Yale Astronomers Eager for Kepler Spacecraft Data
When NASA’s Kepler spacecraft blasts into space on March 6, thousands of scientists around the globe will get one step closer to finding out just how unique Earth — and possibly life — really is.
The robotic probe will spend the next three-and-a-half years analyzing stars within our Milky Way galaxy in the hopes of discovering Earth-like planets - those that could contain liquid water and therefore support life.
But among the thousands of eager “ET” hunters will be a smaller group of scientists interested not in the search for Earth-like planets, but in the host stars themselves.
Yale astronomer Sarbani Basu is one of them. For most of her career, she’s studied stars, trying to come up with models that describe their behavior and structure. To do this, she analyzes stars’ seismology. Just as seismologists on Earth can learn about the planet’s internal structure through earthquakes, Basu is able to discover information about a star’s inner structure by studying “starquakes.”
Although stars appear to the average observer to be steadfast infernos in the night sky, they’re actually quite dynamic, notes Basu. Our own sun expels the same amount of energy as nine trillion atomic bombs every second. The sun also pulsates, and it’s these pulsations that give Basu clues as to what’s happening throughout the different layers of the star — from its outer photosphere, or visible surface, right down to its core.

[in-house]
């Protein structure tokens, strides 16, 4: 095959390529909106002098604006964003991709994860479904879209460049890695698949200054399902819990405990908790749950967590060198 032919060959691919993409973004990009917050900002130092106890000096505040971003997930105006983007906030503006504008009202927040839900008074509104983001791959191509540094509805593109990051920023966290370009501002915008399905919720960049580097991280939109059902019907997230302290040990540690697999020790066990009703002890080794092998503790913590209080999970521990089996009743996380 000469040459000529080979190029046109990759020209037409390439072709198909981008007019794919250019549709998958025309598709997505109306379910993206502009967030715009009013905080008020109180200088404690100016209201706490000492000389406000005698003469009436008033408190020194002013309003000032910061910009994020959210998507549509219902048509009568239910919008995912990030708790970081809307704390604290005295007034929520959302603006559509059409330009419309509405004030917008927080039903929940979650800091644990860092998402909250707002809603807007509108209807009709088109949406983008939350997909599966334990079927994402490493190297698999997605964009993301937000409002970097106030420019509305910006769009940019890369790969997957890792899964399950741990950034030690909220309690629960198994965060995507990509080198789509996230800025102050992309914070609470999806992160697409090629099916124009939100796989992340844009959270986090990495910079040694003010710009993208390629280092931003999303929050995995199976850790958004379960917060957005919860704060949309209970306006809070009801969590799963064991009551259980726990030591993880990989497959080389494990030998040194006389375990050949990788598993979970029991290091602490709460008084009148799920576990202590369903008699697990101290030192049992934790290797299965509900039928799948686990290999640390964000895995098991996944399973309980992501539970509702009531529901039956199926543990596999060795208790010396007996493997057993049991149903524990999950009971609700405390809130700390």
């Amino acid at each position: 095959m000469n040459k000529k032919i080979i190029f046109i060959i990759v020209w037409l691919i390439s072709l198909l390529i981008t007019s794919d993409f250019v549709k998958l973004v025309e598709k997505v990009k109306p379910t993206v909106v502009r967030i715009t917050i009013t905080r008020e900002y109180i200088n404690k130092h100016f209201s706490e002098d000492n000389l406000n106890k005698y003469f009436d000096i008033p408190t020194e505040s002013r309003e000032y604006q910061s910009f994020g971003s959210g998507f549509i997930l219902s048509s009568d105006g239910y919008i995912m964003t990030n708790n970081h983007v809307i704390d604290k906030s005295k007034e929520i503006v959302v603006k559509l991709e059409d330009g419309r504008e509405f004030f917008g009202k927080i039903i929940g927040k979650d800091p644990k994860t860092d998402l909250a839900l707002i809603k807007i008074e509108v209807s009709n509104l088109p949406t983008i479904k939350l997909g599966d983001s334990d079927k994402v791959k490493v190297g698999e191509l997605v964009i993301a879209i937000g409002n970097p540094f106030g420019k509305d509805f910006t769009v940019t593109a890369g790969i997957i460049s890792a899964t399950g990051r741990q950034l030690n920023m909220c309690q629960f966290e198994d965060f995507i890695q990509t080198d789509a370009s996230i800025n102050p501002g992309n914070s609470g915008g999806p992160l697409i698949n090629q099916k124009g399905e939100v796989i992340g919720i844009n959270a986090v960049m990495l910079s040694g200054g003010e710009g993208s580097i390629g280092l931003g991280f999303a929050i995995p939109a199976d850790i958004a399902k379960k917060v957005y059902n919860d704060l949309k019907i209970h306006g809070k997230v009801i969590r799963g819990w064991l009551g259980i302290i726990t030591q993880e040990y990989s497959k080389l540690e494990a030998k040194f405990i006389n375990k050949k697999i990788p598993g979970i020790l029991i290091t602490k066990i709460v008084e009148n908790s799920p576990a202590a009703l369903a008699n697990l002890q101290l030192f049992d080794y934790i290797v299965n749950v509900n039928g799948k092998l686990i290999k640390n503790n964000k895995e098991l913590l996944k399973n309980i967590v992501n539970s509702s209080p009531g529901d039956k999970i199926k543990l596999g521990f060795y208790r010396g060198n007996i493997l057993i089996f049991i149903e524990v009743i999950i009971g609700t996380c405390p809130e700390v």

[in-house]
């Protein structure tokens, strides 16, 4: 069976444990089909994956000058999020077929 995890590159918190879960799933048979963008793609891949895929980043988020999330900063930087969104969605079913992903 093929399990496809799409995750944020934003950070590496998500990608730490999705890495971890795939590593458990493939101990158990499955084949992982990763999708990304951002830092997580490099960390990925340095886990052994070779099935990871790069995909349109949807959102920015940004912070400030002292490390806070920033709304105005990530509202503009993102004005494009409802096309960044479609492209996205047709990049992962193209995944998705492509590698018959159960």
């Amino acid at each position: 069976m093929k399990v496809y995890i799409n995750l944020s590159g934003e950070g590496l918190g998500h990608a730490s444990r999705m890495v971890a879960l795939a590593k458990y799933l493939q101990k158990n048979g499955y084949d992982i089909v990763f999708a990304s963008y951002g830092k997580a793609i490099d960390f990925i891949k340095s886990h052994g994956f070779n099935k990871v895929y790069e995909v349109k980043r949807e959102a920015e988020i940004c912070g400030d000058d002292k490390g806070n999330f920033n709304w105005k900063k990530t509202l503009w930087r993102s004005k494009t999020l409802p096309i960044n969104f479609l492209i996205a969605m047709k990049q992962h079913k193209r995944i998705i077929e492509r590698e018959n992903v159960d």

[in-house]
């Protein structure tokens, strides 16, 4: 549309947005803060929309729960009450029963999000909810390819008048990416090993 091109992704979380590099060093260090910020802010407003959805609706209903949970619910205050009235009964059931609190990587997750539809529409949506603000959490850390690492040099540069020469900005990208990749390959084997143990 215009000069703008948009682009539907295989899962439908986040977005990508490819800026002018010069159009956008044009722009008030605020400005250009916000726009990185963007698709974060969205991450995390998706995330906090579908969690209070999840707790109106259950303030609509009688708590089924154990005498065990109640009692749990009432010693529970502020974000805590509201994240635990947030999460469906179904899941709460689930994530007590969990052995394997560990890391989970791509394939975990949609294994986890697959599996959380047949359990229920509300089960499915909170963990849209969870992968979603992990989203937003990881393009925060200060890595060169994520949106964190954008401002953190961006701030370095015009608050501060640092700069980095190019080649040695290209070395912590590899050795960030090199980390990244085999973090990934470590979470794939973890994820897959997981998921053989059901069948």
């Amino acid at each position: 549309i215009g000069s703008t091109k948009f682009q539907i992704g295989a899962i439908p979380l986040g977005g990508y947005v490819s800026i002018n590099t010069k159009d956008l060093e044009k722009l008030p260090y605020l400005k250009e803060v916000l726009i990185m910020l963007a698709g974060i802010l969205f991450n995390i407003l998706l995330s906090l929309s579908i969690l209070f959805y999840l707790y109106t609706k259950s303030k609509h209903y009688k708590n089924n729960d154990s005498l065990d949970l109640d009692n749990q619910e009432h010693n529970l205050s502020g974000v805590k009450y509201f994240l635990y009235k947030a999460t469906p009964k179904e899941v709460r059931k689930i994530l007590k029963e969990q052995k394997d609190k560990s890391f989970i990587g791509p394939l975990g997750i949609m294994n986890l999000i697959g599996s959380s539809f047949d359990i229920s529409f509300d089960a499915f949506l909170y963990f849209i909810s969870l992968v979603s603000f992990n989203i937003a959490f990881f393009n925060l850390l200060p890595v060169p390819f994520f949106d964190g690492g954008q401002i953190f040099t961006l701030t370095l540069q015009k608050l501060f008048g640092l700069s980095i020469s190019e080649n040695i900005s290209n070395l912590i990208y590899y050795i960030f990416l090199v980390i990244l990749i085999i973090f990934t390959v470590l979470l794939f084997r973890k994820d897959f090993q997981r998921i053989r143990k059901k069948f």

“We actually know more about the core of our Sun than we do about the core of the Earth,” Basu says. This is because the sun’s tremors propagate in a more straightforward fashion through its gaseous layers than do the Earth’s, which is solid. Not surprisingly, she adds, astronomers also know much more about the sun than they do about more distant stars.
The Kepler mission, although designed primarily to look for planets, will give stellar astronomers the chance to study a vastly greater number of stars - 100,000, to be exact - than they ever could before. Basu and her team will use the data to test their models about how stars work, including things like how much helium and other elements they contain, how they evolve and how old they are.
Kepler will image some of the 100,000 stars every minute, and others every 30 minutes, depending on how quickly they pulsate. The first batch of scientific data, arriving in October, will keep both Basu as well as several of her graduate students busy for a long time to come, notes the Yale astronomer.
“I’m hoping for some big surprises,” Basu says. “If we find that all our models are perfect, that would be really boring.”
— By Suzanne Taylor Muzzin